Another Perspective

From The Other Half

(AKA My Twin Sister)

Sixty-five roses.

That’s how you help train a small child into maneuvering their tongue and lips to form the difficult sound of Cystic Fibrosis. You know that I know that, so why do doctors pick such difficult names for diseases that affect children who can’t even say spaghetti or napkin correctly?

Dan, it’s taken me a long time to decide what story I wanted to share with you. How do you summarize a life shared?  Really, my life would not be the same without you. You have given me the confidence to wear a large range of hats. We started our lives together in the safety of amniotic fluid. Quickly I evolved into personal translator when even Mom didn’t realize that opicl was Popsicle. As we grew older I changed my hats to meet our needs from homework provider to your very own donkey.  I am sure the list could go on but that is not the point of this story, nah this story is about you and what hats you have worn for me.

On April 2nd, we both came screaming into this world, you came first and I followed shortly.  The minutes in between really do no matter. What is important is that you came first, and thus empowering you with bragging rights for the rest of our lives. The significance of these few minutes apart officially established you as my older bro. This also decided you would have to accept the responsibility of protecting me. In one moment, in one doctor’s act, you became responsible for me by the universal act of big brotherhood.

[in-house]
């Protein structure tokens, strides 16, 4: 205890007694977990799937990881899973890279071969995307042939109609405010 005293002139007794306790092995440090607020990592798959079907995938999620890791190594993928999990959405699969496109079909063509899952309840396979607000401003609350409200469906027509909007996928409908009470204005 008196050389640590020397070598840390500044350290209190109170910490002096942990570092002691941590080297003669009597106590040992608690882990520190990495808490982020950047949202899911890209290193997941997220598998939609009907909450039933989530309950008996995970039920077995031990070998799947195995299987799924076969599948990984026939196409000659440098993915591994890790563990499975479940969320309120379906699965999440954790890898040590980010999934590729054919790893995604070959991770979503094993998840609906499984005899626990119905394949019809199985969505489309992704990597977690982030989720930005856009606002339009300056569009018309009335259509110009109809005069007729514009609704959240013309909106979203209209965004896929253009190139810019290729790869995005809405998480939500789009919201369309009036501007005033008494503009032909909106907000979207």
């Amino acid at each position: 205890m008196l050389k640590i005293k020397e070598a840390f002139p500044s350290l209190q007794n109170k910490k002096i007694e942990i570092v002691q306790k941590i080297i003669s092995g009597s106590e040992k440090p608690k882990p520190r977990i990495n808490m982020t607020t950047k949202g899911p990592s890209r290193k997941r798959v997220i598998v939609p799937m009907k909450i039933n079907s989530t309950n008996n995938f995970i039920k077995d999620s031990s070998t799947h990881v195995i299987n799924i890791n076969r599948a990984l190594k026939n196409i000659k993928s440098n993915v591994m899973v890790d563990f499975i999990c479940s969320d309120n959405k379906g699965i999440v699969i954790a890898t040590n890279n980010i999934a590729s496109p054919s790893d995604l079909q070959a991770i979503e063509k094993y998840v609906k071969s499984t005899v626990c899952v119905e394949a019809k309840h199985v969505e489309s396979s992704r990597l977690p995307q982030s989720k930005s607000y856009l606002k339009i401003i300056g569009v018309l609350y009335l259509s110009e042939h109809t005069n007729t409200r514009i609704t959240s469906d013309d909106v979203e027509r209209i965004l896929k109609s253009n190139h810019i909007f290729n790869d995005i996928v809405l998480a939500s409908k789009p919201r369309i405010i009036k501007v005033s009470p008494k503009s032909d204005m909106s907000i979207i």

Now, every little sister knows big brother is code for personal tormentor. It means you have someone to punch you, to make you cry and place blame on. It also means you have someone constantly watching over you, protecting you when you don’t even know it. Mom never had to worry about chastity belts or bullies in high school… we had you.

I remember one moment during high school that made me realize how far your ever protecting shadow went. We were sitting in the front row of our grade 9 science class. I was clearly paying attention to Dr. Churkas when you nudged my arm. Slightly annoyed, I turned and noticed you were pointing to a section of our science textbook that read CYSTIC FIBROSIS. I’m not sure if you found it by accident or you went looking for it but there in our crisp new textbook was information on Cystic Fibrosis. It was the first time I had ever read about CF.  Wikipedia was floating around in someone’s mind waiting to come to fruition and the thought of finding a book about CF had never occurred to me. Seeing the text on paper made CF real. At the end of the short summary, a single sentence stated, the average lifespan for children with CF was 16. You and I were just 14.

I often think of this moment.